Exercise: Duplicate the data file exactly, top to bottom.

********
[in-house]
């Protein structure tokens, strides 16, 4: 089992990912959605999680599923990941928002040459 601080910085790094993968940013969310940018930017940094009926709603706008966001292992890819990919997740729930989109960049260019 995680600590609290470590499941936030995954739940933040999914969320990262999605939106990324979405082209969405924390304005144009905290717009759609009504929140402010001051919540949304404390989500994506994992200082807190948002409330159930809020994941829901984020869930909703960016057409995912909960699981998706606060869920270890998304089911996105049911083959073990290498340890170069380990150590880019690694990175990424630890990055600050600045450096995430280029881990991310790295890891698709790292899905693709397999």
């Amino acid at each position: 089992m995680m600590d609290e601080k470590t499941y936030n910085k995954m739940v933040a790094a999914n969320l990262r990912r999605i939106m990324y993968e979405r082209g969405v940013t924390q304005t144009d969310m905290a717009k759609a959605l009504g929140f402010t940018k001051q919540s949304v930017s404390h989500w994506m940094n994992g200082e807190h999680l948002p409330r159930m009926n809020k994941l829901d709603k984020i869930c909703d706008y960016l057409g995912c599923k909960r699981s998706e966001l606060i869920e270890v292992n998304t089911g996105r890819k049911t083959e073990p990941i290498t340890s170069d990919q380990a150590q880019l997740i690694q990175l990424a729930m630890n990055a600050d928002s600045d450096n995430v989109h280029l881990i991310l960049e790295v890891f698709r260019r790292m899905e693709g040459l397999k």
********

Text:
[in-house]
């Protein structure tokens, strides 16, 4: 089992990912959605999680599923990941928002040459 601080910085790094993968940013969310940018930017940094009926709603706008966001292992890819990919997740729930989109960049260019 995680600590609290470590499941936030995954739940933040999914969320990262999605939106990324979405082209969405924390304005144009905290717009759609009504929140402010001051919540949304404390989500994506994992200082807190948002409330159930809020994941829901984020869930909703960016057409995912909960699981998706606060869920270890998304089911996105049911083959073990290498340890170069380990150590880019690694990175990424630890990055600050600045450096995430280029881990991310790295890891698709790292899905693709397999």
């Amino acid at each position: 089992m995680m600590d609290e601080k470590t499941y936030n910085k995954m739940v933040a790094a999914n969320l990262r990912r999605i939106m990324y993968e979405r082209g969405v940013t924390q304005t144009d969310m905290a717009k759609a959605l009504g929140f402010t940018k001051q919540s949304v930017s404390h989500w994506m940094n994992g200082e807190h999680l948002p409330r159930m009926n809020k994941l829901d709603k984020i869930c909703d706008y960016l057409g995912c599923k909960r699981s998706e966001l606060i869920e270890v292992n998304t089911g996105r890819k049911t083959e073990p990941i290498t340890s170069d990919q380990a150590q880019l997740i690694q990175l990424a729930m630890n990055a600050d928002s600045d450096n995430v989109h280029l881990i991310l960049e790295v890891f698709r260019r790292m899905e693709g040459l397999k």